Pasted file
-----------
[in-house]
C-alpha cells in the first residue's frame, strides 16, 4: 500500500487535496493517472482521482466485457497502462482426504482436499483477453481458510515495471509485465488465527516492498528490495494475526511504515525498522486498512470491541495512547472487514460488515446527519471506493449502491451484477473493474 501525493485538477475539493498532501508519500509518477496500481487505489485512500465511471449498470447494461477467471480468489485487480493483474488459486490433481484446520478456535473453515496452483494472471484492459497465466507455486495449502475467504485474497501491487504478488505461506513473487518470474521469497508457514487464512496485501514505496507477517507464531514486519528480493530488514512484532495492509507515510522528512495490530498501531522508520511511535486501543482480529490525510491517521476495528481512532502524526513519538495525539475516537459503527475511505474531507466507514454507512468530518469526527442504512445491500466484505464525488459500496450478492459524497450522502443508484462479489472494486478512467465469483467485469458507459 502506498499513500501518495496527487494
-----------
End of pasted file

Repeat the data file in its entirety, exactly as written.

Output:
[in-house]
C-alpha cells in the first residue's frame, strides 16, 4: 500500500487535496493517472482521482466485457497502462482426504482436499483477453481458510515495471509485465488465527516492498528490495494475526511504515525498522486498512470491541495512547472487514460488515446527519471506493449502491451484477473493474 501525493485538477475539493498532501508519500509518477496500481487505489485512500465511471449498470447494461477467471480468489485487480493483474488459486490433481484446520478456535473453515496452483494472471484492459497465466507455486495449502475467504485474497501491487504478488505461506513473487518470474521469497508457514487464512496485501514505496507477517507464531514486519528480493530488514512484532495492509507515510522528512495490530498501531522508520511511535486501543482480529490525510491517521476495528481512532502524526513519538495525539475516537459503527475511505474531507466507514454507512468530518469526527442504512445491500466484505464525488459500496450478492459524497450522502443508484462479489472494486478512467465469483467485469458507459 502506498499513500501518495496527487494